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Makeup Brush Guide: Which Ones You Actually Need and How to Use Them

Makeup Brushes Main Photo

You don't need a thousand makeup brushes or blending sponges

If you’re like me then you have spent more than enough time Googling your makeup tools to unlock the mystery behind what brushes are best, and how to use them.  Some makeup professionals just blend their makeup into the palm of their hand and apply it with their fingers.  But  that level of skill (and willingness) to be so hands on is not for everyone and that’s where brushes come in as a really great tool. They’re just hard to figure out.

Makeup applicators come in so many different sizes, materials, bristle shapes, lengths and density. To make things more difficult, brands don’t actually name their brushes or give any indication about how you’re supposed to use them.  In some cases they might have random serial numbers but these rub off anyway.

Luckily, we have found a great list of tools in this handy guide below. 

Makeup Brush Guide: The Kabuki Brush

The name be unfamiliar but its one of the most common brushes used to just play around with makeup.  It’s made famous by Kabuki Japanese drama theatre, and this style of brush is easily recognized by its short stubby handle and dense, firm or flat bristles.

You can use a synthetic kabuki brush to apply liquid foundation or body makeup for coverage that is medium to full. The bristle density of this brush makes it ideal for packing in super fine powder or mineral foundation or a fuller coverage finish.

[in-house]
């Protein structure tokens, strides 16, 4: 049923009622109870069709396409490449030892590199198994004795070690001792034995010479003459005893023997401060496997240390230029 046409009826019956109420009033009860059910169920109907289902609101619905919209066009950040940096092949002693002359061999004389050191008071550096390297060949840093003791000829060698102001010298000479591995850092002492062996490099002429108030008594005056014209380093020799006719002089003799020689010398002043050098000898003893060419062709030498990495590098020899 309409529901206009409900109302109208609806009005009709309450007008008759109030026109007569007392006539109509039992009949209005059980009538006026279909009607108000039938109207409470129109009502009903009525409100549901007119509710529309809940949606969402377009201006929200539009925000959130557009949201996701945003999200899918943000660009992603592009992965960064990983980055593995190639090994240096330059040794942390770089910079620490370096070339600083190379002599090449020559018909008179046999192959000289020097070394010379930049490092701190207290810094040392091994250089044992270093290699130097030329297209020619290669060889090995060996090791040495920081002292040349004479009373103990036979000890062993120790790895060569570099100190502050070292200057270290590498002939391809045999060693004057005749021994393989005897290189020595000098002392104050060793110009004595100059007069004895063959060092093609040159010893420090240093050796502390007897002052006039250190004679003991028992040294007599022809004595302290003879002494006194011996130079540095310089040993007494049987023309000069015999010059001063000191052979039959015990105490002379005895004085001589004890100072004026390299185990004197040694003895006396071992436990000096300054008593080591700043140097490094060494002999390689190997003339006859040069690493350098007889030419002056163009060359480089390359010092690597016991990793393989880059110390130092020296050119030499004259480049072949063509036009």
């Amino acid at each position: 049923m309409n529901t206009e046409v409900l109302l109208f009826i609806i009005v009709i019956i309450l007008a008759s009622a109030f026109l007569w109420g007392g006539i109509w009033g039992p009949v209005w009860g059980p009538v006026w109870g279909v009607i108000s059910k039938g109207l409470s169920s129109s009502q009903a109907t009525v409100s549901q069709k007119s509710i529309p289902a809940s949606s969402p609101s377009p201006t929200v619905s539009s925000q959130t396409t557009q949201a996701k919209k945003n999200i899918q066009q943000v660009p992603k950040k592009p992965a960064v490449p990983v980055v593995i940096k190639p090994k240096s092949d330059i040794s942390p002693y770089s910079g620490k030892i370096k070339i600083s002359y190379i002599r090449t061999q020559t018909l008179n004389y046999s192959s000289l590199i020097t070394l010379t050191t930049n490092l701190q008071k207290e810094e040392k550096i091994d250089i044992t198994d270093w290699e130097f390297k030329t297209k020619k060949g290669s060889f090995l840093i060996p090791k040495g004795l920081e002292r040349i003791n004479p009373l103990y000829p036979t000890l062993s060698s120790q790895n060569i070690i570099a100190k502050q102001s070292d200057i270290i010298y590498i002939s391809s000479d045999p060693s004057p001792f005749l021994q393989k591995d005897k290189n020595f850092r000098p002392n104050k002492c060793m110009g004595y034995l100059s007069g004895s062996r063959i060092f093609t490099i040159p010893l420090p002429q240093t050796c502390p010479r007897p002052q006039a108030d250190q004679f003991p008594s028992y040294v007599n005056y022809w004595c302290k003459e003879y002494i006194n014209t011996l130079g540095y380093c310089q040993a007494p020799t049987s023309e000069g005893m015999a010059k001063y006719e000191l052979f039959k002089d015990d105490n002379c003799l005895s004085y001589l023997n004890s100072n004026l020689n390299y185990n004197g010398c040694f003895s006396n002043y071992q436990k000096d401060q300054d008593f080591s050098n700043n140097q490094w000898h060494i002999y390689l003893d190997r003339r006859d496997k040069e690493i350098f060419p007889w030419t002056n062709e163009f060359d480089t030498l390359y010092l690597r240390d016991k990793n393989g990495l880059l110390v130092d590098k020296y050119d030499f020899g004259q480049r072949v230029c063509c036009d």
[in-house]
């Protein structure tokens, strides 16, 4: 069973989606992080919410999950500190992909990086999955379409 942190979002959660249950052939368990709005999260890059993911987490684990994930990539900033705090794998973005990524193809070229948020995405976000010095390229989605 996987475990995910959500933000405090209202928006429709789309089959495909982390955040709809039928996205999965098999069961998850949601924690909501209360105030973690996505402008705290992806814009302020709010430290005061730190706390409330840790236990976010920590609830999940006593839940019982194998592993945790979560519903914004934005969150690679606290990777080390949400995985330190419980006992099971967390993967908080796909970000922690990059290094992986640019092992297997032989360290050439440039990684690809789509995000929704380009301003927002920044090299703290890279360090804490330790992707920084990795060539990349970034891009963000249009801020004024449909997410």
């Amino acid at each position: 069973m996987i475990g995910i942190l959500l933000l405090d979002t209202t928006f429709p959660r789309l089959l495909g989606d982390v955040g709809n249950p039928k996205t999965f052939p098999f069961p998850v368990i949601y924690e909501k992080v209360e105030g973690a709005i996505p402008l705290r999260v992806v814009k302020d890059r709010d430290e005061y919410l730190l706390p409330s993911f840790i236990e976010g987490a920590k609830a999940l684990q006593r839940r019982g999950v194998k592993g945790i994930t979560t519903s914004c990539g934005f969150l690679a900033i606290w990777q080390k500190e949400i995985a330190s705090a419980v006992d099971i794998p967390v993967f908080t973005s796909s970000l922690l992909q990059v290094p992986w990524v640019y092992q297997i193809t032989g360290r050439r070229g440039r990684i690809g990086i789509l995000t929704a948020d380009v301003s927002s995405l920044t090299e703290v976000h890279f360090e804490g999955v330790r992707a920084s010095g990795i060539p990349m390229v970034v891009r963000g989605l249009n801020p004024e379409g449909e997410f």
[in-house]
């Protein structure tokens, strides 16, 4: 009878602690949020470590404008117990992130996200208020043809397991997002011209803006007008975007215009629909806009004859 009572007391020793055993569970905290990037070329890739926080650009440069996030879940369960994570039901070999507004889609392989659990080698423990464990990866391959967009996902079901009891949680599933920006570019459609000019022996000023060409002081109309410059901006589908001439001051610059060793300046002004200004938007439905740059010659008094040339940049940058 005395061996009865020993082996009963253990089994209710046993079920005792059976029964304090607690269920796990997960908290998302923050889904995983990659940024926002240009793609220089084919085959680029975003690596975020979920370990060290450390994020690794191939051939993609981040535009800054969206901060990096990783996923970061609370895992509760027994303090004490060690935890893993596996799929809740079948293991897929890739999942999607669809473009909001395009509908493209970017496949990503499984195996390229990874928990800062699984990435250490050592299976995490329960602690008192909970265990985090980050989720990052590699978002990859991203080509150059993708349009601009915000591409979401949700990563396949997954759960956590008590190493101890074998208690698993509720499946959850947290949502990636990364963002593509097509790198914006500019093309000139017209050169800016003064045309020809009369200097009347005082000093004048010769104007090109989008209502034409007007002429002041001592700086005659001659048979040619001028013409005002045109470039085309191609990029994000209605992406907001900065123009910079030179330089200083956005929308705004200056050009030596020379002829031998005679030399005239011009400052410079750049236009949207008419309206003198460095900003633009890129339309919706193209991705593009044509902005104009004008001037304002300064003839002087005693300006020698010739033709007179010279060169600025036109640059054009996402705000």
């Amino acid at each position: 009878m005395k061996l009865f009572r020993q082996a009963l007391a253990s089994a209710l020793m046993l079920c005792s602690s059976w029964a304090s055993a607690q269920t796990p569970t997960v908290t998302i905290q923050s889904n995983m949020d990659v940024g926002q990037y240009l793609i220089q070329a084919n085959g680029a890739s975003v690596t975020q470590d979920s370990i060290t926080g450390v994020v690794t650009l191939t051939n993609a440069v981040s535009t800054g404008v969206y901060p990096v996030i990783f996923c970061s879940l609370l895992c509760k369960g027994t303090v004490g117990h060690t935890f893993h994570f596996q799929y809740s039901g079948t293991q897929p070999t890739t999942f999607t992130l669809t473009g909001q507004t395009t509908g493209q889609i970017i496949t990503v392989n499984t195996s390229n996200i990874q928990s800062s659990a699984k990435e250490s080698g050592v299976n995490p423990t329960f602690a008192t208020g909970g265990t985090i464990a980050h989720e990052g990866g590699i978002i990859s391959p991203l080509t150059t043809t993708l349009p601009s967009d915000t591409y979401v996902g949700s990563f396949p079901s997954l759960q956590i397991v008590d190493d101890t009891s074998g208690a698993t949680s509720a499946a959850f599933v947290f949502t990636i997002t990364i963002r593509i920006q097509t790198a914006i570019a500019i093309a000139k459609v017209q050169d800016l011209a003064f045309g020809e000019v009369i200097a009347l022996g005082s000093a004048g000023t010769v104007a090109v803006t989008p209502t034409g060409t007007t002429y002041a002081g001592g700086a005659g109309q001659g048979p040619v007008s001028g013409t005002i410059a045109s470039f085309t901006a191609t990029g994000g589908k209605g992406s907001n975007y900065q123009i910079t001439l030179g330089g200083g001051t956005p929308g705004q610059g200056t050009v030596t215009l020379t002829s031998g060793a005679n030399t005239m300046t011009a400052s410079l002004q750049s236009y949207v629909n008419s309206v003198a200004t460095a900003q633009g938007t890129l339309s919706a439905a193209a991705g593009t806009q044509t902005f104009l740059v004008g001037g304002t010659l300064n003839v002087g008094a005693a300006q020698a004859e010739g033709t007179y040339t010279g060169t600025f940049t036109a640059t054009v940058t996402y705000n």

Kabuki Brush



How to use a Kabuki brush

The Kabuki brush has dense and firm bristles, so only slight pressure is needed to work the product into the skin.  When using the tips of the bristles to pick up the product swirl or buff it to spread it across your face.

Makeup Brush Guide: The Foundation Brush

Kat Von D Lock-It Edge

Kat Von D Lock-It Edge
Foundation Brush

You definitely need a brush for mineral or powder foundation, but it’s optional for liquid makeup.

Foundation brushes are usually dense but can be pinched or molded flat (more like a paintbrush).  Some people prefer synthetic brushes because they’re easier to clean for liquid makeup and the n natural bristles for powder makeup.  We leave the choice up to you, but quality is important.

How to use a foundation brush

To achieve a perfectly looking smooth makeup application begin in the middle of your face and blend your foundation outward, using smooth even strokes. This will avoid any harsh makeup lines around your jawline or hairline.